[bf1942] Hotfix release time upgraded from 'soon' to 'not far off'

steve at sendithere.com steve at sendithere.com
Fri Jul 15 12:29:03 EDT 2005

I think gaming companies have the following problem...  I do
software/hardware testing for a major company that makes network equipment
(probably not who you think).  They pay me and my teammates to Test the
crap out of stuff.  We test, and work through issues with developer,
suggest UI tweaks, check protocol enforcement, etc...  Doesn't sound
really fun does it?  Thats what they pay me for...

Now, consider a gaming company...  What skill level, and how many people
(other then the developers themselves) do you think they have dedicated to
TESTING...  I can imagine it would go something like this...  "You want to
hire a guy, who knows something about coding, but isn't necessarily a
coder, and knows something about Hardware, but isn't a HW engineer, but
you want me to PAY this guy to PLAY OUR VIDEOGAME 40 Hours a WEEK????" 
Probably a harder sell...  I'm sure the developers test thier code, but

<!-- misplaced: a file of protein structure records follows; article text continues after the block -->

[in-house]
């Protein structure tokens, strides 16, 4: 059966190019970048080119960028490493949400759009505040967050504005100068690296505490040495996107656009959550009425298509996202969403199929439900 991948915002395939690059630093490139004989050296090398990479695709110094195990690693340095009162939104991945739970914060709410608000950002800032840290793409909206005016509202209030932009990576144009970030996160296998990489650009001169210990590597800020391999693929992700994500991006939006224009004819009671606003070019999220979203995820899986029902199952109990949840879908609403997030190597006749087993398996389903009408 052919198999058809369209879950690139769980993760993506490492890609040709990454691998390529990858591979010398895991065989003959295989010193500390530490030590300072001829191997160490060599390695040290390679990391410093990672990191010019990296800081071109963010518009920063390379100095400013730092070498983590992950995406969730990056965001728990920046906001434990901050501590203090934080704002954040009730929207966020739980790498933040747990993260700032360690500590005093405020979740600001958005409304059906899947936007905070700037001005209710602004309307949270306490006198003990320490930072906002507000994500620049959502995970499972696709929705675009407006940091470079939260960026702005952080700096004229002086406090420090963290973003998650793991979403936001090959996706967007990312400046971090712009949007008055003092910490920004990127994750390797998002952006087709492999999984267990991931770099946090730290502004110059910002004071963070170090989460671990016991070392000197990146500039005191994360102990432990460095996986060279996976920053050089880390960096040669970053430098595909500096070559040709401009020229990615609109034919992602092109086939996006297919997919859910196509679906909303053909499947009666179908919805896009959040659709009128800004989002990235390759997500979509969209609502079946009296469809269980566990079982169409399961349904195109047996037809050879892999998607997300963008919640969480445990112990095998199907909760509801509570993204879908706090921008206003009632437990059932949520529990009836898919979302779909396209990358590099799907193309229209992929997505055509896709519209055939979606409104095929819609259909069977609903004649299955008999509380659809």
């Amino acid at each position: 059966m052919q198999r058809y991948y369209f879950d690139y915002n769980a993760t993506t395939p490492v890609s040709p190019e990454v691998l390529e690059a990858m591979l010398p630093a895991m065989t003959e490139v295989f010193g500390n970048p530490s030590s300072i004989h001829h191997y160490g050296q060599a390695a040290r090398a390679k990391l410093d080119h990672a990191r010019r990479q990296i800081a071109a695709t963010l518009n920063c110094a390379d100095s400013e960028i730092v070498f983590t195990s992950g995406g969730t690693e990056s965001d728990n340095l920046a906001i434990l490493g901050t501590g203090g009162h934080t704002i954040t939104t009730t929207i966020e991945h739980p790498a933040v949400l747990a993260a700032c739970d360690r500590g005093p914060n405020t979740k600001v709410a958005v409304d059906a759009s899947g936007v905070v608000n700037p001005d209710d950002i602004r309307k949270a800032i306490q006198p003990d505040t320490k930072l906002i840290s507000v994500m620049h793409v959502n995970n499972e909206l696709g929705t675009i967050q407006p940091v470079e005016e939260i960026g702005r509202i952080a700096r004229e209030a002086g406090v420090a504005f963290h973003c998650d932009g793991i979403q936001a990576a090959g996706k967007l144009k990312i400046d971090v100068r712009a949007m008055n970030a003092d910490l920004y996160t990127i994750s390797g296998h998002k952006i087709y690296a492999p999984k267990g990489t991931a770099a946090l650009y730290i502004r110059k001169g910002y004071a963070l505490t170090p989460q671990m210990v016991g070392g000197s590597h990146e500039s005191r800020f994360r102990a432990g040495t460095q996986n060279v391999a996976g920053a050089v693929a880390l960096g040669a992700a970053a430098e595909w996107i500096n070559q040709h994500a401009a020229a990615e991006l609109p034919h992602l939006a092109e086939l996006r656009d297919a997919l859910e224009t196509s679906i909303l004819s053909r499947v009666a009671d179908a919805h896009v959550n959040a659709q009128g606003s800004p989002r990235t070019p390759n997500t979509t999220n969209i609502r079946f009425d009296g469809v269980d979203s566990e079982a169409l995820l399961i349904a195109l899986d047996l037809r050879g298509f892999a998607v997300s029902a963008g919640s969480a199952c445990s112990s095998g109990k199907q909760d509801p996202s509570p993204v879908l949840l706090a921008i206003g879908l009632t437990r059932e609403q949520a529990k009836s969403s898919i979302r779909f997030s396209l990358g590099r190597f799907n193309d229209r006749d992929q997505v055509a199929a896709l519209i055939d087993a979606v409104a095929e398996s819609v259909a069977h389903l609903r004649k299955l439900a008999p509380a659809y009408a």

typically when a developer is testing, he is looking at and testing
something specific.  You need dedicated test teams to do regression and
holistic testing...

Thats my guess anyway...

On Friday, July 15, 2005 7:44 am, |TF20|Shockwave said:
> ----- Original Message -----
> From: "Lee Latham" <leeprivate at cgmlarson.com>
> To: <bf1942 at icculus.org>
> Sent: Friday, July 15, 2005 10:32 AM
> Subject: Re: [bf1942] Hotfix release time upgraded from 'soon' to 'not far
> off'
> > In their defense, as a software professional myself, I can tell you that
> > they are just trying to not lie about it.   If you ever give a customer
>> an
> > estimated date, they always treat it as a promised delivery date, so
>> it's
> > better, when possible, to be vague.
> >
> I am a software developer as well and we always give customers a firm
> date.
> Being vague may give you wiggle room but it also sends the message that
> you
> don't have a firm grasp on either the situation or your ability to deal
> with
> it effectively.  The potential problem is not missing a deadline as much
> as
> it is not communicating effectively with the client.  If a deadline is not
> going to be met, the trick is to contact the client ahead of time to let
> them know.  Too often people wait until the deadline is past before
> commenting on the status of a given job.  That's what makes people upset.
> There is simply no substitute for clear and precise communication between
> involved parties.  It's too bad that those in charge of BF2 have yet to
> learn this lesson.
> Shockwave

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